Mean girls and boys online

Orson Scott Card’s protagonist in Ender’s Game outwitted a school bully by manipulating his e-mail account to send an embarrassing message to the classroom, but what if the class nerd isn’t the most technologically savvy? Add the omnipresence of advanced gadgetry along with bad parents and incompetent teachers as another reason why 21st century bullying is more vicious than the bullying we remember. Kids these days can Photoshop the heads of their enemies onto pornographic pictures or post gossip anonymously using message boards and “live journals.”

As a nexus of technology and psychology, “cyber-bullying” is a hot topic in education policy. Many point to the example of an overweight Canadian teenager dubbed “Star Wars Kid,” whose homemade video of himself using a golf ball retriever as a light sabre slipped onto KaZaa and made him last summer’s Mahir. Humiliated, Ghyslain Raza left school and sought counseling.

Raza is hardly alone. The Internet eliminates a bully’s accountability. The resulting damage is compounded by its elusiveness to adults. Few parents and teachers are versed in teenage Internet whereabouts. Particular incidents of victimization may be too abstract for adults to understand–and intervene.

Following Columbine, high school social dynamics are now scrutinized like never before. But awareness of these issues has yet to render conflict resolution. Nonfiction books like Queen Bees and Wannabes and Odd Girl Out ask us to imagine “Girl World,” where social acceptance is as much of a daily necessity as food and water. These books give us insight but no answers. The trend continued in last year’s independent films Thirteen and Elephant, each offering bleak visions and no solutions.

Then there’s the hot teen comedy Mean Girls, which has made over $50 million in three weeks. The film has gained attention not just as an updated satire of the high school caste system, but for its attempt at a therapeutic resolution. After a scathing gossip digest called “the Burn Book” is released to the student body, North Score High School math teacher Ms. Norbury, played by Mean Girls screenwriter Tina Fey, confronts the “mean girls” with a heartfelt lecture in the school gymnasium. Of course, this is the least plausible part of the film.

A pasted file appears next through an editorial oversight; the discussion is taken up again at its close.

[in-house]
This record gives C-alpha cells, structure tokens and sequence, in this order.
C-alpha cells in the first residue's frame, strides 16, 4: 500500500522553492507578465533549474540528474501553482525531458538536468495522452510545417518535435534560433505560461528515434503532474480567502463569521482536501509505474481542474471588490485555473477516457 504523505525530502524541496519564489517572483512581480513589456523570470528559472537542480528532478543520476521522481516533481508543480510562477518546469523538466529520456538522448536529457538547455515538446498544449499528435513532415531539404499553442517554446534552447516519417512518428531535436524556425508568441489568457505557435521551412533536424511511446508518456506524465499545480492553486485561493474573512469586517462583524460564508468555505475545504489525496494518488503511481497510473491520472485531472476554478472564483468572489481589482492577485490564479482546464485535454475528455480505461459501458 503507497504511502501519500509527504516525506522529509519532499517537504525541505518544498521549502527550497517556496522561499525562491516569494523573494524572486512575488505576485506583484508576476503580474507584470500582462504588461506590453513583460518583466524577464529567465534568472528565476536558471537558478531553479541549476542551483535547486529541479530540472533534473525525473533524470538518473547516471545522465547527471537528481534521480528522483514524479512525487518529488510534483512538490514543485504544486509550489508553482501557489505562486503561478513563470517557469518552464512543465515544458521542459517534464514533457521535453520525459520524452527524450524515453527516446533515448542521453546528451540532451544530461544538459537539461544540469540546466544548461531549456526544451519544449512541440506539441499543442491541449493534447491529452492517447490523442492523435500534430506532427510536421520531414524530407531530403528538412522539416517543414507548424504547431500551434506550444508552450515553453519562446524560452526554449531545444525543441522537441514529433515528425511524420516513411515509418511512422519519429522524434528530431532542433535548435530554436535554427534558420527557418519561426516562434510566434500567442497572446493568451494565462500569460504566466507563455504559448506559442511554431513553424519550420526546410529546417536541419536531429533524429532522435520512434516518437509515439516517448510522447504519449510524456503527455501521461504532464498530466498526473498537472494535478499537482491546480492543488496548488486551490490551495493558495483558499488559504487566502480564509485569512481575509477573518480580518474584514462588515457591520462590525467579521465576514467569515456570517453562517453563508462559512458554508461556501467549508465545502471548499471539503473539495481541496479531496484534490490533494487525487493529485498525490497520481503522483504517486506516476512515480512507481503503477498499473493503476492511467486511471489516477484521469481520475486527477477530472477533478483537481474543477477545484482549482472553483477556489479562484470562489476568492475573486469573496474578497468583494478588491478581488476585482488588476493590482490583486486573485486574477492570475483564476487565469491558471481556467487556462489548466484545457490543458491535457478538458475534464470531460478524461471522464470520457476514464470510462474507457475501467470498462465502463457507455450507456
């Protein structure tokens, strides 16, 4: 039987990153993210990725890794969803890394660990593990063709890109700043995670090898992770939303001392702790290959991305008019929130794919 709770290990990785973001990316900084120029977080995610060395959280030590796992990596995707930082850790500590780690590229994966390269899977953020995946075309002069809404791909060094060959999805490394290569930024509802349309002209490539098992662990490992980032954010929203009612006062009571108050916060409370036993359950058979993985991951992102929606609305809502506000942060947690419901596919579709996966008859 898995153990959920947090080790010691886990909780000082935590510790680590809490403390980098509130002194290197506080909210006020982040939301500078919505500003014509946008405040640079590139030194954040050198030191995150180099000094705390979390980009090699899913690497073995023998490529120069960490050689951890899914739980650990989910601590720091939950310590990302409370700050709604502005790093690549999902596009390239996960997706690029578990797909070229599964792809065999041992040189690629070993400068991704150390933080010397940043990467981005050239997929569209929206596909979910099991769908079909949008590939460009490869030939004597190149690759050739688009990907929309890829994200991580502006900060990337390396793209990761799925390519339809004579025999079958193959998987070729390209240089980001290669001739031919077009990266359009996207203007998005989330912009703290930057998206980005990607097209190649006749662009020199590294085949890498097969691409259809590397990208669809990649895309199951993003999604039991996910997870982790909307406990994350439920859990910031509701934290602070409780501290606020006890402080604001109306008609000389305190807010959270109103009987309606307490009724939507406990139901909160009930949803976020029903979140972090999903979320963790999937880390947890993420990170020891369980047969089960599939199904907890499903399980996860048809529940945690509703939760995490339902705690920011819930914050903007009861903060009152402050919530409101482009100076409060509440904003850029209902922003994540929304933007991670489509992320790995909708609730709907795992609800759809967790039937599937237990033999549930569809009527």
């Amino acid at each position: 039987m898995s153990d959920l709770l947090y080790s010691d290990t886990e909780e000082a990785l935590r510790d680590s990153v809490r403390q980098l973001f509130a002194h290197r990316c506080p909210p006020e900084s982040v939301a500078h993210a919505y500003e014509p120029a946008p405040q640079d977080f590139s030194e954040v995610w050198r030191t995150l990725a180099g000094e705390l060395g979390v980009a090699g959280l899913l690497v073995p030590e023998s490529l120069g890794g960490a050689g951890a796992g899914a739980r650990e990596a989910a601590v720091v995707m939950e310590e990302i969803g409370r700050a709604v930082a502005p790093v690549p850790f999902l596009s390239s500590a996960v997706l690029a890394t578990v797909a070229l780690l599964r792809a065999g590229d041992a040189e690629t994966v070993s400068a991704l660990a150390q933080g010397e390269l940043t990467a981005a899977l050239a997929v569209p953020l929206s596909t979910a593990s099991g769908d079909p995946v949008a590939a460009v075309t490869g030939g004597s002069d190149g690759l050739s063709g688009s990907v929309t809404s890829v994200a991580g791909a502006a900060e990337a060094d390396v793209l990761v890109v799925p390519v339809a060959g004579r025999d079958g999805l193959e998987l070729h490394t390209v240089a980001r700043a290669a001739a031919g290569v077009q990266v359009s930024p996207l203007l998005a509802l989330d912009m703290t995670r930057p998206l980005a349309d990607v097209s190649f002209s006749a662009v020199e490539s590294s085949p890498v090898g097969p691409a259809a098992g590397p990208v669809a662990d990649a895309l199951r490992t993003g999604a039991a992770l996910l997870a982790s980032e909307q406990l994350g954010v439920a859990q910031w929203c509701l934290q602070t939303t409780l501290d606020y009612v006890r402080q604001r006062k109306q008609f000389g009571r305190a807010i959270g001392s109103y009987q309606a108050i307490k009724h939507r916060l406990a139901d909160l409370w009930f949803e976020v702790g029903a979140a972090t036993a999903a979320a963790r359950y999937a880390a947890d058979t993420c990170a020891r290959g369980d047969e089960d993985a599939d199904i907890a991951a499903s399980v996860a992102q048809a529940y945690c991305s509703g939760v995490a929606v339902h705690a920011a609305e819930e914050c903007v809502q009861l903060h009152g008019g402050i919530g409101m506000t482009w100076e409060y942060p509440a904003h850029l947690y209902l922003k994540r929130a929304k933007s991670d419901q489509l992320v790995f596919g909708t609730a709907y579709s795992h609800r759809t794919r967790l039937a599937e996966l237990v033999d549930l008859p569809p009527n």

Real “mean girls” would laugh Ms. Norbury out of the gymnasium and immediately reconstruct a “burn book” after their conflict resolution lecture ended. And let us not forget, as this film does, that there are “mean boys,” too. Their style of verbal harassment is less direct than that of their female counterparts, but it is more often laced with violence.

There is no easy answer. For every concerned parent, there is a negligent one, and his child’s antics are probably far more influential on the student body than the former’s. High school teenagers are no-holds-barred nasty–and e-savvy enough to be sneaky about it–but this is a symptom of a much larger problem. The “one size fits all” education status quo is what fosters teenage cruelty. We need to take a top-down approach to combat this problem. An end to bullying of any sort requires a restructuring of the public school system.

Joanne McNeil is a writer in Washington, D.C. Her website is joannemcneil.com.

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